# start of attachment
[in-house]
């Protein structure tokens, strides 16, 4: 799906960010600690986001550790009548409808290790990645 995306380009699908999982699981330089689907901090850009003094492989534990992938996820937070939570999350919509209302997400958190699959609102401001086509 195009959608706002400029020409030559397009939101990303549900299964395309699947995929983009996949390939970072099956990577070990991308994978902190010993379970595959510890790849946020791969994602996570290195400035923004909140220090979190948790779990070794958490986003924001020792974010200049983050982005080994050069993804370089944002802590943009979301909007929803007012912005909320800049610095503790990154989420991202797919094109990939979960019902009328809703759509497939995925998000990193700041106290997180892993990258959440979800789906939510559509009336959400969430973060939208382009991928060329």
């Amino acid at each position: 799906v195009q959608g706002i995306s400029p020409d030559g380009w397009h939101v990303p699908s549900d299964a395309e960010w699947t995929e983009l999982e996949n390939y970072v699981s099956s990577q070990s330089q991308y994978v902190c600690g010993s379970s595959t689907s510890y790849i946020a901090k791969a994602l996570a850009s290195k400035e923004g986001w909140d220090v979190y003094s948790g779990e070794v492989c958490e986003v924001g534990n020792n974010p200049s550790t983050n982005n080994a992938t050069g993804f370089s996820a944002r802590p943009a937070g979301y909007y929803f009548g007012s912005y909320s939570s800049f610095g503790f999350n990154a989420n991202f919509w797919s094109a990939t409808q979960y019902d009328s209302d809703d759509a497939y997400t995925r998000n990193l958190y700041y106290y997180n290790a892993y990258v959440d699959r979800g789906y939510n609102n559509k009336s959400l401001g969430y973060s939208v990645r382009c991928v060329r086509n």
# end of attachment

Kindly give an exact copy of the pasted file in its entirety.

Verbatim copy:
[in-house]
């Protein structure tokens, strides 16, 4: 799906960010600690986001550790009548409808290790990645 995306380009699908999982699981330089689907901090850009003094492989534990992938996820937070939570999350919509209302997400958190699959609102401001086509 195009959608706002400029020409030559397009939101990303549900299964395309699947995929983009996949390939970072099956990577070990991308994978902190010993379970595959510890790849946020791969994602996570290195400035923004909140220090979190948790779990070794958490986003924001020792974010200049983050982005080994050069993804370089944002802590943009979301909007929803007012912005909320800049610095503790990154989420991202797919094109990939979960019902009328809703759509497939995925998000990193700041106290997180892993990258959440979800789906939510559509009336959400969430973060939208382009991928060329």
């Amino acid at each position: 799906v195009q959608g706002i995306s400029p020409d030559g380009w397009h939101v990303p699908s549900d299964a395309e960010w699947t995929e983009l999982e996949n390939y970072v699981s099956s990577q070990s330089q991308y994978v902190c600690g010993s379970s595959t689907s510890y790849i946020a901090k791969a994602l996570a850009s290195k400035e923004g986001w909140d220090v979190y003094s948790g779990e070794v492989c958490e986003v924001g534990n020792n974010p200049s550790t983050n982005n080994a992938t050069g993804f370089s996820a944002r802590p943009a937070g979301y909007y929803f009548g007012s912005y909320s939570s800049f610095g503790f999350n990154a989420n991202f919509w797919s094109a990939t409808q979960y019902d009328s209302d809703d759509a497939y997400t995925r998000n990193l958190y700041y106290y997180n290790a892993y990258v959440d699959r979800g789906y939510n609102n559509k009336s959400l401001g969430y973060s939208v990645r382009c991928v060329r086509n």